The women discussed various strategies to recovery. African Americans stressed timely medical care and trust in God. Asian American CCS cited religious faith, family support, complying with doctors’ recommendations, attending check-ups, and sustaining normal routines as most important in recovery and coping. Proper surgery and treatment were most important for survival for the Latina CCS. They were motivated to get well through a positive attitude, religious faith, family support, and the desire to see their children grow up. However, some had great difficulty coping with the diagnosis. One Latina stated:
At first I refused to accept the diagnosis and I went to Mexico to get a second opinion and saw three different doctors but unfortunately they all gave me the same diagnosis. It took time for me to accept it but I wanted to make sure of the diagnosis and the results were not a mistake.
Caucasian CCS spoke of being educated about the illness and proactive in the treatment. Also helpful was enlisting support from doctors and other CCS, and maintaining normal routines:
After my gynecologist called me and said that I had cancer, I immediately asked for a second opinion. I had my tissue samples from the biopsies reviewed. Then, I went on the internet and got as much information as I could get, talked to other doctors and friends that were doctors that knew about cancer. I kind of knew what to do and it also… psychologically gave me something else to focus on rather than feel despair.
Participants across ethnicity expressed the importance of support from immediate and extended family. Mothers, spouse/partners, and children were the principal sources of support. Family members frequently accompanied patients to appointments and performed household chores. A Japanese survivor recalled:
My mother was really there for me. She cooked a lot of meals and went with me to my appointments even a year later.
Many Latina survivors were dependant on their spouses for providing emotional as well as financial stability. This was poignantly stated by one woman:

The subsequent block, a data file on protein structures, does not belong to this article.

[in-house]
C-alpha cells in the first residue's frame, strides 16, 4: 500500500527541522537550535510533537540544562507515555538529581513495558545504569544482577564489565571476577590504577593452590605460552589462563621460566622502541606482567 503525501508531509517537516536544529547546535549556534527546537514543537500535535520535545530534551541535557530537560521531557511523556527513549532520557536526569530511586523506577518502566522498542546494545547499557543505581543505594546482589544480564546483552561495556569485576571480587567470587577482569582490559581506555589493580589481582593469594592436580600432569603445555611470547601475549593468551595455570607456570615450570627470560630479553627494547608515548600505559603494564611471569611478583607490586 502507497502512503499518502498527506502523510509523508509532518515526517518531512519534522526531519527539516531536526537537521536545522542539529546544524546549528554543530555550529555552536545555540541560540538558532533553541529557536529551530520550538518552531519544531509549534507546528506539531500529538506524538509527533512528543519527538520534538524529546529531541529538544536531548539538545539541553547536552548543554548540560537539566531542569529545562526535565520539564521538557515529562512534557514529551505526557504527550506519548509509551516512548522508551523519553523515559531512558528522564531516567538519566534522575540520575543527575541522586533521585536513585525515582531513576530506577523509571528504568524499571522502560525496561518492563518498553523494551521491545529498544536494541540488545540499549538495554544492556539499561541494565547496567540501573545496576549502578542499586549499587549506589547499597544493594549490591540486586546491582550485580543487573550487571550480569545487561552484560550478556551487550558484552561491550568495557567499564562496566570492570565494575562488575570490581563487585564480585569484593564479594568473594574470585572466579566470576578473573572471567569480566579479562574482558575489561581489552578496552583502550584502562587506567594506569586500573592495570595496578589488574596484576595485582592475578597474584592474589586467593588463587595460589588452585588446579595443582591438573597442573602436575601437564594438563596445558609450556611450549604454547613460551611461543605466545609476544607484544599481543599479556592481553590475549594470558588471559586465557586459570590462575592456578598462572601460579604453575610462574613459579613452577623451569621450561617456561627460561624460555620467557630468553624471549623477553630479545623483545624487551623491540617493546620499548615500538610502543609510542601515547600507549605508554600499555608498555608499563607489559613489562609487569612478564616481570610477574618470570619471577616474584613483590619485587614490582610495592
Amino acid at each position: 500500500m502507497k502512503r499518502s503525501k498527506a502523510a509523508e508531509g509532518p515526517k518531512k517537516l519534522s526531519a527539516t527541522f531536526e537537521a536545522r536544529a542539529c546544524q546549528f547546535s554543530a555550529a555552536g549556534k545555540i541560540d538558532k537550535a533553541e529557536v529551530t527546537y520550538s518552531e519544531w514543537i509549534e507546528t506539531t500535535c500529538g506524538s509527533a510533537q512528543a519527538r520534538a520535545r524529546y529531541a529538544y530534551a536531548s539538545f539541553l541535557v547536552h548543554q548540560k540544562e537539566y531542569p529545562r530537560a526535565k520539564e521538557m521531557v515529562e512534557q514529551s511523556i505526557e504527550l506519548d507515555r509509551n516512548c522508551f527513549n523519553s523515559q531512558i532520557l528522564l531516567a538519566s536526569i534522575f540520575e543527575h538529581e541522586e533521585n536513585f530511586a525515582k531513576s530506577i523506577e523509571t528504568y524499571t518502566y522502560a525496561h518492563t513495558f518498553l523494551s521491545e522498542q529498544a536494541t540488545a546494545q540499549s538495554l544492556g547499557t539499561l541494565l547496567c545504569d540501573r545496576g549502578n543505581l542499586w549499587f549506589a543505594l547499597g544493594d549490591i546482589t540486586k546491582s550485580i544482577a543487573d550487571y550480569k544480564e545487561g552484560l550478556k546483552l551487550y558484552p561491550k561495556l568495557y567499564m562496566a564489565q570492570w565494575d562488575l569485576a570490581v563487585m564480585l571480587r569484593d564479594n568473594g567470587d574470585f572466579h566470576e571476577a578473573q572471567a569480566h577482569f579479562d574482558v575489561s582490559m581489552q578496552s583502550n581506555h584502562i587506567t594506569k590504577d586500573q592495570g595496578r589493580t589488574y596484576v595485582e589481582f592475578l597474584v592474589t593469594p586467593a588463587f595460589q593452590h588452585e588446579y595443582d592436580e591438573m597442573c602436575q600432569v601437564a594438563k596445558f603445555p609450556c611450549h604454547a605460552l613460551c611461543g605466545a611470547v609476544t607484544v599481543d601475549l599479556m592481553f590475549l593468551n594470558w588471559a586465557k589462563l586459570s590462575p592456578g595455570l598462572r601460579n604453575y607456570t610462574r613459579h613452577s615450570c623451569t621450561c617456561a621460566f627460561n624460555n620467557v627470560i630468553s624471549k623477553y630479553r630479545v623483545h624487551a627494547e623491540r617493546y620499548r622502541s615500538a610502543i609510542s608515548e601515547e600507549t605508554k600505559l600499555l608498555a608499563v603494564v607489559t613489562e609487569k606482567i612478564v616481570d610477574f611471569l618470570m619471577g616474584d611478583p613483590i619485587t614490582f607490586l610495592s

I’m very fortunate to have my husband’s support emotionally and with family care. Without him I’m sure I wouldn’t be feeling as I feel today… me siento segura (assured and secure) or talking with others about my cancer experience.
However, one African American woman was reluctant to go to her family for support:
I don’t say much to family because I don’t want them to know much particularly when I didn’t get that much information from doctors. My family can’t help me so I don’t want sympathy. Why tell people? Keep it to yourself.
Moreover, friends were important sources of emotional support and information for Caucasians.
All the African Americans agreed on the importance of (a) prayer and of seeking God’s guidance and assistance in coping with the illness, and (b) doctors as God’s instruments in healing. One patient explained that both are involved in healing:
A lot of people think that they shouldn’t go to the doctor. They do things such as take herbs or steam treatments instead. It’s important to use prayer and ask God for assistance… put it in His hands either way it goes. God knows the end result before you do.
Similarly, faith was a significant means of coping with the illness and pain for the Asian American CCS. One Chinese survivor explained, ‘You can tell God when you are in pain, and you get support from Him.’
Latina CCS found support and relief through church and religious faith. They likewise experienced comfort and peace in prayers. Latina and Asian American CCS held a strong sentiment that the condition is beyond their control and in God’s hands. Thus, they were able to feel at peace by turning the situation over to God and accepting God’s will. One Latina stated:
If He doesn’t want me to be here on earth anymore there is nothing I can do about it and I will accept God’s decision whatever it’ll be.
Many Caucasian CCS also discussed the importance of spirituality, support from clergy, as well as practicing visualization and relaxation to promote healing.
While the African Americans believed in the importance of seeking prompt medical care for any body changes, they indicated that many in their community tolerate severe symptoms before seeking medical attention. They stressed that patients need to speak up for themselves because doctors often do not provide much information. They also believed that they have some control over their body and illness by practicing cleanliness and disinfecting behaviors (e.g. douching):